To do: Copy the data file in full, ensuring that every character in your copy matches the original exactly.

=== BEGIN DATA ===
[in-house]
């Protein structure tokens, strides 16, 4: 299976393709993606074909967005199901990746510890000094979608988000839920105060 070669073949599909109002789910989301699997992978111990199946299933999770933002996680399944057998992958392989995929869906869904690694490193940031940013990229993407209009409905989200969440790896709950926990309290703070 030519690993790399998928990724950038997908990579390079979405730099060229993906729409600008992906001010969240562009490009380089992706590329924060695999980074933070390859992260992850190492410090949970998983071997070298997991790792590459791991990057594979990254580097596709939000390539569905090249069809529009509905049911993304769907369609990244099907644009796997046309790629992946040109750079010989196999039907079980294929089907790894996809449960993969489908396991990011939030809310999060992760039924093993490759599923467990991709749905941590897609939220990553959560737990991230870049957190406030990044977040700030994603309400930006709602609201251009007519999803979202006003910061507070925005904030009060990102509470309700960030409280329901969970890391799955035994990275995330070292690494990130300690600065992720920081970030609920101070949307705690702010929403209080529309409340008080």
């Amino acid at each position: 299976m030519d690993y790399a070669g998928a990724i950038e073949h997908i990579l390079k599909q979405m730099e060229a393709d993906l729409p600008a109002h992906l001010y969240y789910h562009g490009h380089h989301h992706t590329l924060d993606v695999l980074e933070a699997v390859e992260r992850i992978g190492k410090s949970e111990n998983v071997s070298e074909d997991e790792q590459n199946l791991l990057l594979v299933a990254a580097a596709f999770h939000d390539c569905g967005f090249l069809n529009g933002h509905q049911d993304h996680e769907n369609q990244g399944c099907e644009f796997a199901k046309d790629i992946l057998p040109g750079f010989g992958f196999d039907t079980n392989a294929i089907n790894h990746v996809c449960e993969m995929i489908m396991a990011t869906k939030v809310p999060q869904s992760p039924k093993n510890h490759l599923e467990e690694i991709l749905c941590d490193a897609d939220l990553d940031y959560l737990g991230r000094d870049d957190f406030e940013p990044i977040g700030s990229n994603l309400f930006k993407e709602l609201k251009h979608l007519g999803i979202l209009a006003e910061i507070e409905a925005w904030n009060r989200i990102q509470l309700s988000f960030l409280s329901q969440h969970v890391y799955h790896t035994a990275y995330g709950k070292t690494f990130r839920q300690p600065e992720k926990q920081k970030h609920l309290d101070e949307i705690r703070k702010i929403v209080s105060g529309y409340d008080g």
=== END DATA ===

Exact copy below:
[in-house]
């Protein structure tokens, strides 16, 4: 299976393709993606074909967005199901990746510890000094979608988000839920105060 070669073949599909109002789910989301699997992978111990199946299933999770933002996680399944057998992958392989995929869906869904690694490193940031940013990229993407209009409905989200969440790896709950926990309290703070 030519690993790399998928990724950038997908990579390079979405730099060229993906729409600008992906001010969240562009490009380089992706590329924060695999980074933070390859992260992850190492410090949970998983071997070298997991790792590459791991990057594979990254580097596709939000390539569905090249069809529009509905049911993304769907369609990244099907644009796997046309790629992946040109750079010989196999039907079980294929089907790894996809449960993969489908396991990011939030809310999060992760039924093993490759599923467990991709749905941590897609939220990553959560737990991230870049957190406030990044977040700030994603309400930006709602609201251009007519999803979202006003910061507070925005904030009060990102509470309700960030409280329901969970890391799955035994990275995330070292690494990130300690600065992720920081970030609920101070949307705690702010929403209080529309409340008080």
């Amino acid at each position: 299976m030519d690993y790399a070669g998928a990724i950038e073949h997908i990579l390079k599909q979405m730099e060229a393709d993906l729409p600008a109002h992906l001010y969240y789910h562009g490009h380089h989301h992706t590329l924060d993606v695999l980074e933070a699997v390859e992260r992850i992978g190492k410090s949970e111990n998983v071997s070298e074909d997991e790792q590459n199946l791991l990057l594979v299933a990254a580097a596709f999770h939000d390539c569905g967005f090249l069809n529009g933002h509905q049911d993304h996680e769907n369609q990244g399944c099907e644009f796997a199901k046309d790629i992946l057998p040109g750079f010989g992958f196999d039907t079980n392989a294929i089907n790894h990746v996809c449960e993969m995929i489908m396991a990011t869906k939030v809310p999060q869904s992760p039924k093993n510890h490759l599923e467990e690694i991709l749905c941590d490193a897609d939220l990553d940031y959560l737990g991230r000094d870049d957190f406030e940013p990044i977040g700030s990229n994603l309400f930006k993407e709602l609201k251009h979608l007519g999803i979202l209009a006003e910061i507070e409905a925005w904030n009060r989200i990102q509470l309700s988000f960030l409280s329901q969440h969970v890391y799955h790896t035994a990275y995330g709950k070292t690494f990130r839920q300690p600065e992720k926990q920081k970030h609920l309290d101070e949307i705690r703070k702010i929403v209080s105060g529309y409340d008080g």